It may surprise you to learn that over 95% of patients with a distal bicep rupture are male. This is likely due to the fact that this injury often occurs during contact sports. Even a partial distal bicep tendon tear can be difficult to deal with.

Both of these injuries can require surgery. It’s essential to understand how to recover properly after your procedure. Let’s explore the key information you should know.

Take It Easy

Avoid strenuous activity in the weeks following your surgery. It can take most patients three to four months to fully recover. The good news is that you’ll be able to perform more complex tasks as your recovery progresses.

At first, it might be difficult to pick up a pot of coffee or a textbook. Within a few weeks, you can carefully go back to your daily routine.

Under no circumstances should you play sports, lift weights, or move heavy objects. This carries the risk of causing further injury.

Toward the end of recovery, you can add stretches to your routine. These can help prevent future injuries.

Ice as Necessary

Your arm will likely be swollen in the days following your surgery. The swelling can be uncomfortable and even painful.

It can also substantially reduce your range of motion. Ice your arm regularly for 10 to 20 minutes at a time.

Do this once every one or two hours. It generally takes around three days for this method to reduce swelling.

You should also try to keep your arm above heart level. This can reduce swelling further.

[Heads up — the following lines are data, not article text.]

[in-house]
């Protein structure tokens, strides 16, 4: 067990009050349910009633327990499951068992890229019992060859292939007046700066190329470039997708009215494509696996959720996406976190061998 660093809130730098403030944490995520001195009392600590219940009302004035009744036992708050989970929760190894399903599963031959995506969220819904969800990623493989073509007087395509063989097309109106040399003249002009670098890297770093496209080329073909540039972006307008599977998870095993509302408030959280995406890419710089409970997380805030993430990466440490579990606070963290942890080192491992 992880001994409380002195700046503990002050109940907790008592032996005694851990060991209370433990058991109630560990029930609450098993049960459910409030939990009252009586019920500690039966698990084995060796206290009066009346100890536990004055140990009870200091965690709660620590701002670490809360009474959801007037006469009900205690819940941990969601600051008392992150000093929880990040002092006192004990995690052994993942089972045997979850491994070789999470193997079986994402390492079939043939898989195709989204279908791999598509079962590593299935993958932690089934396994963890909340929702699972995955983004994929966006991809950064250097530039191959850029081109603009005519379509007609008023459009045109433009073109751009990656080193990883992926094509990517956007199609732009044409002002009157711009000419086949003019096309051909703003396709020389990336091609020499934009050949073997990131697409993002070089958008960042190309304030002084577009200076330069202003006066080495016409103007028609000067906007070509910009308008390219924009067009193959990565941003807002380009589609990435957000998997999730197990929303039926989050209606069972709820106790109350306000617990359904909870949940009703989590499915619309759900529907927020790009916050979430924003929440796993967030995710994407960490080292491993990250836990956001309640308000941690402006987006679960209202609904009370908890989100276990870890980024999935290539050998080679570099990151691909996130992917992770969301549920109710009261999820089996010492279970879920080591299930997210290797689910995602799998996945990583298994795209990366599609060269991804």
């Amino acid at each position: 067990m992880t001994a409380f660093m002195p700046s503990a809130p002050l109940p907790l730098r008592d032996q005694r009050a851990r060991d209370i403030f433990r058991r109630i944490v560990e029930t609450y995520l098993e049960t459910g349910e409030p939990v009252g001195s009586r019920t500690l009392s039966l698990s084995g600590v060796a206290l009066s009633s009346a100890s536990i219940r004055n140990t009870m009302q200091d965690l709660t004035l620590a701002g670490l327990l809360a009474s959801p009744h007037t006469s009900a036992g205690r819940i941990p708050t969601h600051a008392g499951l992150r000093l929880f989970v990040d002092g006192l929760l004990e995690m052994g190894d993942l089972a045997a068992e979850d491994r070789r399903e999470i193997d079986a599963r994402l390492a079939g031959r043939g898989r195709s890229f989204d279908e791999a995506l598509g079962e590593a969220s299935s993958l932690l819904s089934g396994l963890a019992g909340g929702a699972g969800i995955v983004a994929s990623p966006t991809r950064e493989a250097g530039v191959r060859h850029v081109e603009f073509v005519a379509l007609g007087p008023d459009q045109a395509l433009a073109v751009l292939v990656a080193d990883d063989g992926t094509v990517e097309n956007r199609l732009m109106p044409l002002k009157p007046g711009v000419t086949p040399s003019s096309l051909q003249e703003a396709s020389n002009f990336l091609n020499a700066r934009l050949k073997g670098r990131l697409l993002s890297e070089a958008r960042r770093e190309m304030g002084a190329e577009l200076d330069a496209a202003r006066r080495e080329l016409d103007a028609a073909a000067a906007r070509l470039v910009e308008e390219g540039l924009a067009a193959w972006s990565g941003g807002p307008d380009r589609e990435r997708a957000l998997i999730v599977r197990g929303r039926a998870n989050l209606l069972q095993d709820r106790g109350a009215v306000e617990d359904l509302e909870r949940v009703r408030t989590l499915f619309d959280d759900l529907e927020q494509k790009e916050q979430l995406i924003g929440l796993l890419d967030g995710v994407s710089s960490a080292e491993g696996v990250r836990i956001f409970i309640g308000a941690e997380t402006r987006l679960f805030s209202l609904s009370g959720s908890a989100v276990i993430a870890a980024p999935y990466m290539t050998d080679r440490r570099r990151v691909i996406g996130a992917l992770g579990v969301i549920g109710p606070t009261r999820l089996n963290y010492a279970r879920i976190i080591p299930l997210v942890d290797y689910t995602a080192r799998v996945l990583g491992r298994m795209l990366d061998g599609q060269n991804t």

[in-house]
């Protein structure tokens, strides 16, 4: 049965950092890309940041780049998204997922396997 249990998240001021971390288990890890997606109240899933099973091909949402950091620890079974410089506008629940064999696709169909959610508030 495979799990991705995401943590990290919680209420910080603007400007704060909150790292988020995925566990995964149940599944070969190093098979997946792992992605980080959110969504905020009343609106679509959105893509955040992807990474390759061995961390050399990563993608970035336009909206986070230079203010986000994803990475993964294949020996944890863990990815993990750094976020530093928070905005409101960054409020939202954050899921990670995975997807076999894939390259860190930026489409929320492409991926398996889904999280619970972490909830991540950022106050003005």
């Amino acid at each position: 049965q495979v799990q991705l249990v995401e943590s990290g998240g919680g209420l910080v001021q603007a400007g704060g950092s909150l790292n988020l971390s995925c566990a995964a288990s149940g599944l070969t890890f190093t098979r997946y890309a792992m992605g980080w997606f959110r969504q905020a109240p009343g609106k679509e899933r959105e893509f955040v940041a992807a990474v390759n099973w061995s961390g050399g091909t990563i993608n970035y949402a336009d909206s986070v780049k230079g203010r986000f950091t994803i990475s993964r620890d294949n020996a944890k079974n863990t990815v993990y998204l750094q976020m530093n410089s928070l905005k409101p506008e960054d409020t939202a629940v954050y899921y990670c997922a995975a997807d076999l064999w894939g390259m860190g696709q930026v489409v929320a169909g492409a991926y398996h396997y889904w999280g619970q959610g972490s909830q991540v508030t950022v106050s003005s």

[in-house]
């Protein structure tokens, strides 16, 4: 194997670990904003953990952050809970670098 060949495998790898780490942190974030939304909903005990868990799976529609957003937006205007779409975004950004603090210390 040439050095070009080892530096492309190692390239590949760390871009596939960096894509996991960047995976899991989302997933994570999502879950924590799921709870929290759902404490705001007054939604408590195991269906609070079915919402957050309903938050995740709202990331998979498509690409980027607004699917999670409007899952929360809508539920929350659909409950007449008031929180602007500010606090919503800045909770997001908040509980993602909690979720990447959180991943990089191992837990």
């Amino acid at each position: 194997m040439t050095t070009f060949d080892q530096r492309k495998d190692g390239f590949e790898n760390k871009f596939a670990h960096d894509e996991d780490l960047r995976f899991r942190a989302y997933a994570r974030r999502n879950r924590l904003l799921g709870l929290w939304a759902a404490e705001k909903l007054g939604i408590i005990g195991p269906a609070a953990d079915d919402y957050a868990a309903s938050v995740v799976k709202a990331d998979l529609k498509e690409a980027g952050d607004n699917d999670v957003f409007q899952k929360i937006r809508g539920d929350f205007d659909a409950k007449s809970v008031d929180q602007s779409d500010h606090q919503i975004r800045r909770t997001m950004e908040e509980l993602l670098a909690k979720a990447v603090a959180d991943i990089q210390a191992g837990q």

Wear a Splint/Brace as Required

Your doctor may instruct you to wear a splint or brace on your elbow for around 4 to 6 weeks. You might also need a sling for about a week.

Don’t take these off until your doctor has cleared you. Doing so could impede recovery.

It could also cause injury during basic tasks. The last thing you want is to cause another tendon tear. In severe cases, injuries that occur during recovery could lead to additional bicep tendon surgeries.

Learn to Recognize Complications

If your arm isn’t healing right, you should never hesitate to call a medical professional. Major complications include chest pain, shortness of breath, and trouble breathing. Other signs to look out for are:

  • Tingling weakness, or numbness
  • Pain that doesn’t go away with medication
  • Your hand changes color or feels cold
  • Fever
  • Warmth/redness (a sign of possible infection)
  • Your cast or splint feels too tight

Although these are uncommon, they can be signs of serious complications. Recovery is known to be uncomfortable and sometimes painful, but you should never experience intense pain. Go with your gut when looking for signs and take action if necessary.

Handle Your Partial Distal Bicep Tendon Tear Appropriately

Surgery of any kind can be difficult to recover from. You’ll need to be extra careful after a partial distal bicep tendon tear surgery so you can get back in action as soon as possible.

At Idaho Shoulder 2 Hand, we specialize in providing care to outdoor enthusiasts and athletes. Our professional team offers advanced diagnostics and treatment solutions for patients with shoulder, elbow, and wrist/hand injuries.

Book an appointment with us today. We can assess your condition and connect you with the best solution.